Monday, May 27, 2013
How to Be a Yankee Fan at Citi Field -- 2013 Edition
However, the next series, beginning tonight, is going to be unusual. The Yankees will play 4 Interleague games against the Mets. Monday and Tuesday at Citi Field, Wednesday and Thursday at Yankee Stadium II.
Then come The Scum. It'll be the first time the Yanks have played the Red Sox since the Boston Marathon Bombing -- not to mention the recent Knicks Playoff win over the Celtics, and the current Rangers-Bruins series.
(Of course, in that one, it's the New York team that's "The Scum." If you know the Rangers suck, and they'll never win the Cup, if you know the Rangers suck, then clap your hands! Clap, clap!)
Have you, as a Yankee Fan, been to the Mets' new ballpark? This is the 5th season that it's been in operation, so you should have gone at least once by now.
I'll put aside my hatred of the Mutts, and do this as objectively as possible.
Before You Go. The weather situation will have to be observed. Tonight, it's supposed to be warm, in the high 60s. But from tomorrow night into Wednesday morning, it's supposed to rain. Wednesday night and Thursday should be dry. So, yet again, we may have at least one postponement, and a day-night doubleheader with one game in one park and one in the other.
The Citi Field games, for the moment, have official starting times of 7:10, and, weather permitting, will probably be held to those. The Yankee Stadium games are officially starting at 7:05, which means they'll probably start at 7:07 or 7:08.
Getting There. Since most people reading this will be local, posting the plane, bus and (except for the Subway) train information does not apply. If you are local, then you know how to do this: Take the Number 7 train. If you haven't been to a Mets home game since they were still at Shea Stadium, there is one change: The station used to be named "Willets Point-Shea Stadium." Now, it's named "Mets-Willets Point."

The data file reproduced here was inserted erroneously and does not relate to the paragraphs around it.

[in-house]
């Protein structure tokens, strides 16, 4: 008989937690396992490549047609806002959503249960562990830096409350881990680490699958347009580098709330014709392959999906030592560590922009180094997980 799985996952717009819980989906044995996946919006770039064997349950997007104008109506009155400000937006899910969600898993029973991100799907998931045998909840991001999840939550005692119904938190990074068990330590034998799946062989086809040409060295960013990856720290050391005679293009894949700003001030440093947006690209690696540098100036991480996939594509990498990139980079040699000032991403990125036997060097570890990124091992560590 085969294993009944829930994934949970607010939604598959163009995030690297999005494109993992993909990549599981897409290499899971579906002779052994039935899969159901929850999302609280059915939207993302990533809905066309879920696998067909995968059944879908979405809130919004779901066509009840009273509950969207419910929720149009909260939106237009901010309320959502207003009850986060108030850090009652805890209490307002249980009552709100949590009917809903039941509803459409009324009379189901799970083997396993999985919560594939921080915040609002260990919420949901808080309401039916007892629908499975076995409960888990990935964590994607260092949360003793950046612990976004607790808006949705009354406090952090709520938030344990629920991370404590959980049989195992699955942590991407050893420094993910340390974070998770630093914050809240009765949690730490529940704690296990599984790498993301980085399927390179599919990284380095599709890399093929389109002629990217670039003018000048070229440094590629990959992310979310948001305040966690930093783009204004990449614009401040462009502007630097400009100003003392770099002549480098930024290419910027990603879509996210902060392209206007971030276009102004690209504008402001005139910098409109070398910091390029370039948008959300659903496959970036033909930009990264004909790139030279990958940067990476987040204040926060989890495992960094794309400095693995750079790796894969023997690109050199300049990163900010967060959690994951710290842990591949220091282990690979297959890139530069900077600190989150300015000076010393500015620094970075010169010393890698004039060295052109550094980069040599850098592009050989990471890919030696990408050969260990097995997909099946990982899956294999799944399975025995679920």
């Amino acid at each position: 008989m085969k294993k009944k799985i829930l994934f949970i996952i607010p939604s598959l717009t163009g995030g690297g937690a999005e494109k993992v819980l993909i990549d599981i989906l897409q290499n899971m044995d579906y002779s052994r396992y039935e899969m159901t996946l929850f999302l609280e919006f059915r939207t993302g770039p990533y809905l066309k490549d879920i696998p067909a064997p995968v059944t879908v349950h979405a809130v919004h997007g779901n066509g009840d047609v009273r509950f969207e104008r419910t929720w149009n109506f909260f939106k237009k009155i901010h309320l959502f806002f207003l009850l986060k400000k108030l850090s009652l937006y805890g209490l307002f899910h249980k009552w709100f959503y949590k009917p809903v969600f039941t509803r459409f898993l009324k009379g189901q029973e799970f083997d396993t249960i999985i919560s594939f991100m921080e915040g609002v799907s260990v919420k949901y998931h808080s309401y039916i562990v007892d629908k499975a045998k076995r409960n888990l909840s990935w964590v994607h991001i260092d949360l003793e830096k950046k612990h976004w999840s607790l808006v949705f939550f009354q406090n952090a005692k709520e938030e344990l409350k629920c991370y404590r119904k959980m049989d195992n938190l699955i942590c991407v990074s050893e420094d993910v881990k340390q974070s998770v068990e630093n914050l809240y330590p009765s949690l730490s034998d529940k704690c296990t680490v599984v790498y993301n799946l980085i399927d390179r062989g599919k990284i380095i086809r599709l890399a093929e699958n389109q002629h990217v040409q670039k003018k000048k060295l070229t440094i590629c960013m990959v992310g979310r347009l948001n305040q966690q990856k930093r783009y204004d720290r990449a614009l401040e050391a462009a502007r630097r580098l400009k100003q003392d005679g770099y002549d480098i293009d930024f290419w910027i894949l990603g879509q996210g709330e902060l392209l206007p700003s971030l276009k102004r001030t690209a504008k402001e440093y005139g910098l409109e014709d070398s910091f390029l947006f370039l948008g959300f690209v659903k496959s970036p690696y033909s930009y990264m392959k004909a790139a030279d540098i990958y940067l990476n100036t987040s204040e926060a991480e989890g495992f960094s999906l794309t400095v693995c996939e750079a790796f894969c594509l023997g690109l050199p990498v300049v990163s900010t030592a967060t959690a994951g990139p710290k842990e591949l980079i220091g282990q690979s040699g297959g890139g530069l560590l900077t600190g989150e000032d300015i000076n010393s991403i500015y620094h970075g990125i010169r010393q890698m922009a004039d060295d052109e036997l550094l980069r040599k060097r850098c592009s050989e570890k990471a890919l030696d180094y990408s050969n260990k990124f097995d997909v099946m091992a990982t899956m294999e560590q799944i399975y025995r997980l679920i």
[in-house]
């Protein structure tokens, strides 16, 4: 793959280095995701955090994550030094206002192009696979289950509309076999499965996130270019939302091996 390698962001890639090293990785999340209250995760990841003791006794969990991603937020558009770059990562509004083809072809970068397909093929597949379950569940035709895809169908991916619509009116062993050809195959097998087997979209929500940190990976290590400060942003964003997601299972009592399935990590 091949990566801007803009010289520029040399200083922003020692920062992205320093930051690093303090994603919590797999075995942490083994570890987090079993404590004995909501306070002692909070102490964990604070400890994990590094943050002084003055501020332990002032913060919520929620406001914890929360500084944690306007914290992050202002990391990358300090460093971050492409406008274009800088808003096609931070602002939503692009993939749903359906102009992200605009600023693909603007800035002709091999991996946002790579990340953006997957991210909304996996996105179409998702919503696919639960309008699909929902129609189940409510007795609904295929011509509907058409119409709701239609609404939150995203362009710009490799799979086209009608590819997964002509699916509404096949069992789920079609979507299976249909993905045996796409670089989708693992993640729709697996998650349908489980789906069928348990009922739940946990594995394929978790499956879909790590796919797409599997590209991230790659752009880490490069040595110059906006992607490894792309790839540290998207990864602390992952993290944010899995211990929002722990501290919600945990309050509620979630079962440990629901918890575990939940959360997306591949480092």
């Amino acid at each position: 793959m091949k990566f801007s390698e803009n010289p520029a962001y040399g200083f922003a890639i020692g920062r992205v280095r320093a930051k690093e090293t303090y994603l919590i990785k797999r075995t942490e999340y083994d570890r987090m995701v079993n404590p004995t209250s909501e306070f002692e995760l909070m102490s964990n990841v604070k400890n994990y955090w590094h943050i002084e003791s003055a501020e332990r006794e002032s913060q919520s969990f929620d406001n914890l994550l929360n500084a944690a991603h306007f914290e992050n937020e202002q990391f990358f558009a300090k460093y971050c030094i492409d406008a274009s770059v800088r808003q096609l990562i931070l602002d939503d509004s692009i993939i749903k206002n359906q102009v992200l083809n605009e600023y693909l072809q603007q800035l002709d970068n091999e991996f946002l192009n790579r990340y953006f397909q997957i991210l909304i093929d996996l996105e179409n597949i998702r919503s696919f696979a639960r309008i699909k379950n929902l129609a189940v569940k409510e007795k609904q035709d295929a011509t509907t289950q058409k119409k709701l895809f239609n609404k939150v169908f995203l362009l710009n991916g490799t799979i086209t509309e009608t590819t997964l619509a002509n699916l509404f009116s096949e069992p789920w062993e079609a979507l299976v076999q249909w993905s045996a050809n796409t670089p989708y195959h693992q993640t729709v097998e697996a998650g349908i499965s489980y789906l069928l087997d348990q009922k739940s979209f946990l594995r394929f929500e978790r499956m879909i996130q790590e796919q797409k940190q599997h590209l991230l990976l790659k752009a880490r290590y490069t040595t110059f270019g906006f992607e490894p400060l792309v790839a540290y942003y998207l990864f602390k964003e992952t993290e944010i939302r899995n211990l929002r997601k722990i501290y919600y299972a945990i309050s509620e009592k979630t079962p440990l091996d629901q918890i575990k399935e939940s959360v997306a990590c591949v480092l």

If you want to drive, you'll have better parking options than at Yankee Stadium (old or new). Citi Field is at 126th Street & Roosevelt Avenue. It is bounded by Roosevelt on the south, 126th and the Van Wyck Expressway on the east, Northern Boulevard on the north and the Grand Central Parkway on the west.
If you're coming from Manhattan, don't fool around with the streets: Take the Subway. If you're coming from points north (The Bronx, Connecticut, or Westchester on up), take any road leading to Interstate 87 (the New York State Thruway north of the City, the Major Deegan Expressway inside), to the Triborough/Robert F. Kennedy Bridge, to the Grand Central, take Exit 9E and follow the signs.
If you're coming from Long Island, take the Long Island Rail Road. The Port Washington Line will take you directly to the ballpark. From the other lines, take any westbound train to Jamaica, and transfer to any Penn Station-bound train that will take you to Woodside. From there, switch to the 7 Train. If you'd rather drive, take any westbound highway to the Van Wyck.
If you're coming from Brooklyn, it depends on whether you're coming from the west or east side of it. From the west side, get to the Brooklyn-Queens Expressway (BQE), stay on it until it becomes the Grand Central, and then follow the directions from points north. From the east side, take either the Shore Parkway or the Jackie Robinson Parkway to the Van Wyck, and follow the signs. If you're coming from Staten Island, get to the Verrazano-Narrows Bridge, and follow the directions from Brooklyn.
If you're coming from New Jersey, it's probably best to take a bus into The City and then take the 7 Train from Port Authority Bus Terminal; or take a train in and then take the LIRR from Penn Station. But if you'd rather drive, then, from North Jersey, get to the George Washington Bridge, and then follow the directions from points north. From Central Jersey, get to the New Jersey Turnpike, and take Exit 13 for the Goethals Bridge, and, from there, follow the directions from Staten Island.
Tickets. The Mets averaged 28,035 fans per game last season. Officially. Most people who went to Met home games looked at the thousands of empty seats among the official capacity of 41,922, and thought those figures were inflated. This year, over the first 3 months, they're officially averaging 26,249. That number will go up a little with the 2 sellouts that the Yankees will provide.
As for those sellouts: Against any other opponent, even the Phillies or the Braves, you could walk up to the gate right before first pitch and pretty much buy any ticket you can afford. But this is the City Series (I won't insult those who've played in the World Series by calling it a "Subway Series"), so if you don't already have your ticket, you're going to have to rely on a scalper.